Where did we go wrong and how do we fix it? First, it’s important to change how we measure success. If we want high schools to ultimately turn out responsible and productive citizens and we agree that not every graduate in America today fits that criteria, then let’s not use graduation rate as our ultimate measure of success. Let’s instead measure the outcomes we wish to see after high school; things like employment rates, median annual wages, job satisfaction, and postsecondary educational program enrollment and completion rates. Are these metrics as easy to calculate and report out for every school and district as the four-year cohort graduation rate? No. Should that prevent us from doing it? No (but it often does).

With our focus firmly planted on student outcomes after high school, we can now begin to reimagine the experience itself. The solution – personalized learning, the educational buzz word that has every school across the nation attempting to better serve each student’s unique needs and goals. All the while the system in which these schools operate has continued its one-size-fits-all model. The right hand is saying, “Every child is unique, has different strengths and weakness and dreams, and should have ownership and agency over his/her learning,” yet the left hand is simultaneously shouting, “But don’t forget you need to ensure he/she masters every single rigorous standard, passes every standardized test, and graduates college-and-career ready in four years.” It’s time we take the hands and align the left with the right (and no, that isn’t a political joke).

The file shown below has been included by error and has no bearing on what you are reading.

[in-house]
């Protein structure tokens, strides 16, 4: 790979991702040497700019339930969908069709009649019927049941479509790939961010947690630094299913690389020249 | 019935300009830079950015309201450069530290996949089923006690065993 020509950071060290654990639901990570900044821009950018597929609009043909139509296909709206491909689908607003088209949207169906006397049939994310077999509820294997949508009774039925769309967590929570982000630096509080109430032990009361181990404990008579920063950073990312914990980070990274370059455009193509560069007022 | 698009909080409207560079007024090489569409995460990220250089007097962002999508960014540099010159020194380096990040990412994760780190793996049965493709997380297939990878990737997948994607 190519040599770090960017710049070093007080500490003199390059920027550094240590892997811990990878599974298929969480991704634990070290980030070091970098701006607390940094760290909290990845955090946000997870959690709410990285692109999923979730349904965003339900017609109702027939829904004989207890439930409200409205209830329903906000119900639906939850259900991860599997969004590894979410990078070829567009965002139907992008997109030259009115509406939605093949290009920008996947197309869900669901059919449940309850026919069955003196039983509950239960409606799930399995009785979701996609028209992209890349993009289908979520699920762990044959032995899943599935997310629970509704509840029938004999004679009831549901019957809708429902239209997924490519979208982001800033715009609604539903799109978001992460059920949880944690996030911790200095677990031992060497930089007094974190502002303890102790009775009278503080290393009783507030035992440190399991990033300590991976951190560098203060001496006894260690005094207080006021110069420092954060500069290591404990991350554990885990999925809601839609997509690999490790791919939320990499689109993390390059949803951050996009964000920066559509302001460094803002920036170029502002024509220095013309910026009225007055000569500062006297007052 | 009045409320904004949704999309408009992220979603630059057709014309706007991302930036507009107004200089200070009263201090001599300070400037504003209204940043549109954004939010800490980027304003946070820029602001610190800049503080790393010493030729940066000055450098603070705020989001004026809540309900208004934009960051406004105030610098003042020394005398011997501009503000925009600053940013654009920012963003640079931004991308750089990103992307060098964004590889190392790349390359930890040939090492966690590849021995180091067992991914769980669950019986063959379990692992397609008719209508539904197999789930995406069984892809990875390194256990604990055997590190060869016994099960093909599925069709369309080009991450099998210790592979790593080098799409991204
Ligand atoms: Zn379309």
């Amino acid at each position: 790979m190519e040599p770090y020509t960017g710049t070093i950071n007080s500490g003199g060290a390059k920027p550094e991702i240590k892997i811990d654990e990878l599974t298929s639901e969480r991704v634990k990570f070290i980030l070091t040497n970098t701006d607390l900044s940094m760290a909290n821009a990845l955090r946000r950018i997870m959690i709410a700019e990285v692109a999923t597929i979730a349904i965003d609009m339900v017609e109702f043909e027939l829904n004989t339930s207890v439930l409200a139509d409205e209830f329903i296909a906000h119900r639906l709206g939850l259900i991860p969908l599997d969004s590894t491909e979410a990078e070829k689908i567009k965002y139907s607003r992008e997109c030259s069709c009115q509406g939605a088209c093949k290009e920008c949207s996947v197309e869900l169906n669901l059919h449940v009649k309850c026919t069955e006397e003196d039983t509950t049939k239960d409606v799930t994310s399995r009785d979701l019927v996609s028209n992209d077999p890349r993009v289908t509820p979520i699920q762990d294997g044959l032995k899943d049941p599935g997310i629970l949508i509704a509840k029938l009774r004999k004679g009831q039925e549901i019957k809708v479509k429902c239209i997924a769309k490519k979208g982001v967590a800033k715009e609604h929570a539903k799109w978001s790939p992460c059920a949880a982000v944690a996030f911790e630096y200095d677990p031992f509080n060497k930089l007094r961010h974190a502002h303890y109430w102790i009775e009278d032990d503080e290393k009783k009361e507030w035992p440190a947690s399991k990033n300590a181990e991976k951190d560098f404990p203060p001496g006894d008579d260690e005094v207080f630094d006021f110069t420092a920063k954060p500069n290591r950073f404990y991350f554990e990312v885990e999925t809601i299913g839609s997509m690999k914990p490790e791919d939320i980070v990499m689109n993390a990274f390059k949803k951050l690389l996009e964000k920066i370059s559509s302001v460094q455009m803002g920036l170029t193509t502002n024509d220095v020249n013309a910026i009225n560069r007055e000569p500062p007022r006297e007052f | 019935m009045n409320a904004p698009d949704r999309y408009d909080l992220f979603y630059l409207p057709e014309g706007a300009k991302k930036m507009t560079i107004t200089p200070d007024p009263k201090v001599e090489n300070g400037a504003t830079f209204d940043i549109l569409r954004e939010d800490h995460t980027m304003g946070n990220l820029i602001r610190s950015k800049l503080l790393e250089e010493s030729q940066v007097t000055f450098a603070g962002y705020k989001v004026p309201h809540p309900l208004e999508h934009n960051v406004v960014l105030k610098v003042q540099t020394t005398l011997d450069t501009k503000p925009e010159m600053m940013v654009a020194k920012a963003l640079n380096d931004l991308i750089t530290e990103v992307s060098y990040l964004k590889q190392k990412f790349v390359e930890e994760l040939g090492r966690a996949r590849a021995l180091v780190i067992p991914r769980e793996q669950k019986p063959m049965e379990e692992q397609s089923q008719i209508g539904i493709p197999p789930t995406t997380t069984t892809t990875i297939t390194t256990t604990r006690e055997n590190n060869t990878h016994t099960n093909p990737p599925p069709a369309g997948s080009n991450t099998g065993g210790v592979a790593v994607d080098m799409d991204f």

To build a personalized learning model that effectively graduates students prepared to successfully contribute to society, let’s do three things:

  • Embrace cross-curricular competency-based learning
  • Personalize graduation paths
  • Realign learning across the preschool to higher education/career continuum

Cross-curricular competency-based learning

Across the country at this very minute, there are thousands of students sitting in classes they could have aced on the very first day of school. An even larger population of students are being dragged along to more advanced concepts before they are ready simply because the teacher needs to cover all of the course objects in the allotted amount of days for the semester.

Our current system based entirely on the accrual of seat time and credits in individual subject areas is incredibly outdated. Instead, our high school “graduation plan” should be a cross-curricular checklist of knowledge and skills that students should master in order to graduate. Education Reimagined is partnering with schools nationwide to make learner-centered education like this a reality. The beauty of this model is that it not only allows a student to advance at his/her own pace, but it opens up a wide range of pathways by which a student can demonstrate mastery, which leads us to our next recommendation.

Personalized graduation paths

It’s time we truly acknowledge that every student is unique and in turn provide fully personalized graduation paths. Career and technical education (CTE) and college preparation programs should be seen as equals, preparing students for the next step they choose to take. For example, if the graduation checklist requires students to be able to write a research paper, let’s give them an option to fulfill that in any course whether that is advanced English Literature or a welding course.